Song (When I bade thee adieu...)
by Henry Timrod
When I bade thee adieu, thou rememb'rest the time,
To depart for no distant or alien clime,
Oh! who would have deemed, as I sighed it in tears,
The farewell then spoken a farewell for years!
Yet, believe me, whatever those years may have brought
Of deadness to feeling, or sadness to thought,
And whatever the shame they have stamped on my brow,
No change ever touched my first passionate vow.
Still I've looked to thy love as men look to a star,
Which may never be reached, yet is worshipped afar,
And always in gladness, and always in gloom,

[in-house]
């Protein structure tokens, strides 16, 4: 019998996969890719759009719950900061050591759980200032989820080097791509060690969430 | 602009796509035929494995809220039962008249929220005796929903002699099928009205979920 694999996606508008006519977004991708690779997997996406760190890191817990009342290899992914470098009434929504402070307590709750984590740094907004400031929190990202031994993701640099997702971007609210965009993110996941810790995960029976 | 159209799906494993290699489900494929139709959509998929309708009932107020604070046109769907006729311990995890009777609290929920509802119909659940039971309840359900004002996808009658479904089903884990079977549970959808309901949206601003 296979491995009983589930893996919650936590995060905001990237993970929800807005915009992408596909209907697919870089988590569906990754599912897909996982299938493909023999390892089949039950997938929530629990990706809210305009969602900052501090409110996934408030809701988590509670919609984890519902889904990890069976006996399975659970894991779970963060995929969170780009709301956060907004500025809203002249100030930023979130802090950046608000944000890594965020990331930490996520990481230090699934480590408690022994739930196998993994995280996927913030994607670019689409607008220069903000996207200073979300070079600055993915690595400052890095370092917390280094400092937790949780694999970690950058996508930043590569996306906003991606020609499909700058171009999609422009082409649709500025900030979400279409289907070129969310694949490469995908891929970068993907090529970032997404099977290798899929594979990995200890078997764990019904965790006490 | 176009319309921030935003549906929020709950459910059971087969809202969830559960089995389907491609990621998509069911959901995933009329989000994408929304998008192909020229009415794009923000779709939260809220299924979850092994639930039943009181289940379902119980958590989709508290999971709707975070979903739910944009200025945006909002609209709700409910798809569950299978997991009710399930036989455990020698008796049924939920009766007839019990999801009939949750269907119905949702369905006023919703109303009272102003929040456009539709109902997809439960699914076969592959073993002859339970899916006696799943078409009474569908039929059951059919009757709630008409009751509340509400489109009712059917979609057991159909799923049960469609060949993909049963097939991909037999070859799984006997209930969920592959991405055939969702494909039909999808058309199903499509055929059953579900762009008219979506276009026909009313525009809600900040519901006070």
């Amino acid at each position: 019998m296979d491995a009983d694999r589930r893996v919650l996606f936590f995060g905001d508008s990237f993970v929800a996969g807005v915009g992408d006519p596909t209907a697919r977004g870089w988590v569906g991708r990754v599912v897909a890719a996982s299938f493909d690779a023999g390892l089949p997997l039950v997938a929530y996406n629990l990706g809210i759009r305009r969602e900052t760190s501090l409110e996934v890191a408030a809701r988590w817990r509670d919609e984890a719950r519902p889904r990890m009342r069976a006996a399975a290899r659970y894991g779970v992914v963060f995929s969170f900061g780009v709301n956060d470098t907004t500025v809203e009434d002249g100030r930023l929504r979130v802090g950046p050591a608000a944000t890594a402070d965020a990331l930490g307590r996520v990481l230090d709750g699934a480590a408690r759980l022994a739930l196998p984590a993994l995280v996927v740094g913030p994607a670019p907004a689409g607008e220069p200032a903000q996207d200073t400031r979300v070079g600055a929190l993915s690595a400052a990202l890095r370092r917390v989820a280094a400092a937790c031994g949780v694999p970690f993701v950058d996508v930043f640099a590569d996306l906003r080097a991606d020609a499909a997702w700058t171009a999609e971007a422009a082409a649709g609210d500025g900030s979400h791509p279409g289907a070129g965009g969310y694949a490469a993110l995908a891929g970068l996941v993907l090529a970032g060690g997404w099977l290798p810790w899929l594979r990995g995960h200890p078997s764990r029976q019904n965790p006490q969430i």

The star of thy smile was the star of my doom.
I have bowed, it is true, before many a shrine;
Have praised, and have sung charms less winning than thine,
But the song was ne'er more than a passionless glee,
I kept the soul's language -- my silence for thee.
And, indeed, if sometimes I gave more than a song,
Thou wast ever the cause, and must pardon the wrong,
For wherever a blue eye bewitchingly shone,
I saw in its beauty a type of thine own.
That falsehood is dead, and these follies have passed,
And again I come back to thee, dearest, at last,
With the feelings of one who hath circled the earth,
But to strengthen his love for the home of his birth.
Ticknor And Fields, Boston